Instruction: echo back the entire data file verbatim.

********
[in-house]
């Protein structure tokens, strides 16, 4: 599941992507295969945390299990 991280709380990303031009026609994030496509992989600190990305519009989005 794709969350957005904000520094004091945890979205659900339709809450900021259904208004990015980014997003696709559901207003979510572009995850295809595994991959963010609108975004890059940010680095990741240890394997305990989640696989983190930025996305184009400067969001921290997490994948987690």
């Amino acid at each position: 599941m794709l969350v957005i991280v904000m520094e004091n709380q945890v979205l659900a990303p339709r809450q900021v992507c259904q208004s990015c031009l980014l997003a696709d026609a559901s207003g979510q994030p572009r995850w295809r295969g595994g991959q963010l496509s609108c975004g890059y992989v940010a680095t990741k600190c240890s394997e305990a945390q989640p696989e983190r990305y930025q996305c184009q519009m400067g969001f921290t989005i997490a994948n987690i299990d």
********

[in-house]
């Protein structure tokens, strides 16, 4: 599941992507295969945390299990 991280709380990303031009026609994030496509992989600190990305519009989005 794709969350957005904000520094004091945890979205659900339709809450900021259904208004990015980014997003696709559901207003979510572009995850295809595994991959963010609108975004890059940010680095990741240890394997305990989640696989983190930025996305184009400067969001921290997490994948987690």
């Amino acid at each position: 599941m794709l969350v957005i991280v904000m520094e004091n709380q945890v979205l659900a990303p339709r809450q900021v992507c259904q208004s990015c031009l980014l997003a696709d026609a559901s207003g979510q994030p572009r995850w295809r295969g595994g991959q963010l496509s609108c975004g890059y992989v940010a680095t990741k600190c240890s394997e305990a945390q989640p696989e983190r990305y930025q996305c184009q519009m400067g969001f921290t989005i997490a994948n987690i299990d």